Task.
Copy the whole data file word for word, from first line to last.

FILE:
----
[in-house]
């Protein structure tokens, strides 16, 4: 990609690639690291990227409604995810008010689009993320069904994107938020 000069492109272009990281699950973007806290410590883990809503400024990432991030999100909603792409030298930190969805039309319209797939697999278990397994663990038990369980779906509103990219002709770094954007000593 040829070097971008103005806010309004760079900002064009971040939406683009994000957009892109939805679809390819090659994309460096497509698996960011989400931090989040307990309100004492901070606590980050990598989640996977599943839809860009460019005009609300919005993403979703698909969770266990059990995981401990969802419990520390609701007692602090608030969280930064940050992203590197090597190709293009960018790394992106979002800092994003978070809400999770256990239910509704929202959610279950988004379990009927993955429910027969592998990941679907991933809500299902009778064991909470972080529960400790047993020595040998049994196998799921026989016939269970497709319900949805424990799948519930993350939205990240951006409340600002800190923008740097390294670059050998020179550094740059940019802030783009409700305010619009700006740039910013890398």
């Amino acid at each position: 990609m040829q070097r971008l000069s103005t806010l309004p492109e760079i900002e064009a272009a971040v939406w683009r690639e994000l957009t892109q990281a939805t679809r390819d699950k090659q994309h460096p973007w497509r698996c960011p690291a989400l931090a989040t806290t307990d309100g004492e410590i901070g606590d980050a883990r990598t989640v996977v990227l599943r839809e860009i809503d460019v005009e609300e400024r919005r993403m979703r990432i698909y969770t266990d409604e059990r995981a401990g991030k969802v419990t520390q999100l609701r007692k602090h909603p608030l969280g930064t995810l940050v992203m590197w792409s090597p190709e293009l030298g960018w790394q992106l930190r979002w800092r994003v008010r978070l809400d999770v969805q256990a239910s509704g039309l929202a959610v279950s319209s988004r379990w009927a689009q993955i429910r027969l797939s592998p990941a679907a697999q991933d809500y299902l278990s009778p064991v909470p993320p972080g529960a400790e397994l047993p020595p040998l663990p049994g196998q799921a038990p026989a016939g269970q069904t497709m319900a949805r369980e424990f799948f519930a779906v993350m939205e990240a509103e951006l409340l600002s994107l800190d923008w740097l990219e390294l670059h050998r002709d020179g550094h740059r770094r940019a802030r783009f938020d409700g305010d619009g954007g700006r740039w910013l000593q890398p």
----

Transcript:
[in-house]
């Protein structure tokens, strides 16, 4: 990609690639690291990227409604995810008010689009993320069904994107938020 000069492109272009990281699950973007806290410590883990809503400024990432991030999100909603792409030298930190969805039309319209797939697999278990397994663990038990369980779906509103990219002709770094954007000593 040829070097971008103005806010309004760079900002064009971040939406683009994000957009892109939805679809390819090659994309460096497509698996960011989400931090989040307990309100004492901070606590980050990598989640996977599943839809860009460019005009609300919005993403979703698909969770266990059990995981401990969802419990520390609701007692602090608030969280930064940050992203590197090597190709293009960018790394992106979002800092994003978070809400999770256990239910509704929202959610279950988004379990009927993955429910027969592998990941679907991933809500299902009778064991909470972080529960400790047993020595040998049994196998799921026989016939269970497709319900949805424990799948519930993350939205990240951006409340600002800190923008740097390294670059050998020179550094740059940019802030783009409700305010619009700006740039910013890398």
């Amino acid at each position: 990609m040829q070097r971008l000069s103005t806010l309004p492109e760079i900002e064009a272009a971040v939406w683009r690639e994000l957009t892109q990281a939805t679809r390819d699950k090659q994309h460096p973007w497509r698996c960011p690291a989400l931090a989040t806290t307990d309100g004492e410590i901070g606590d980050a883990r990598t989640v996977v990227l599943r839809e860009i809503d460019v005009e609300e400024r919005r993403m979703r990432i698909y969770t266990d409604e059990r995981a401990g991030k969802v419990t520390q999100l609701r007692k602090h909603p608030l969280g930064t995810l940050v992203m590197w792409s090597p190709e293009l030298g960018w790394q992106l930190r979002w800092r994003v008010r978070l809400d999770v969805q256990a239910s509704g039309l929202a959610v279950s319209s988004r379990w009927a689009q993955i429910r027969l797939s592998p990941a679907a697999q991933d809500y299902l278990s009778p064991v909470p993320p972080g529960a400790e397994l047993p020595p040998l663990p049994g196998q799921a038990p026989a016939g269970q069904t497709m319900a949805r369980e424990f799948f519930a779906v993350m939205e990240a509103e951006l409340l600002s994107l800190d923008w740097l990219e390294l670059h050998r002709d020179g550094h740059r770094r940019a802030r783009f938020d409700g305010d619009g954007g700006r740039w910013l000593q890398p």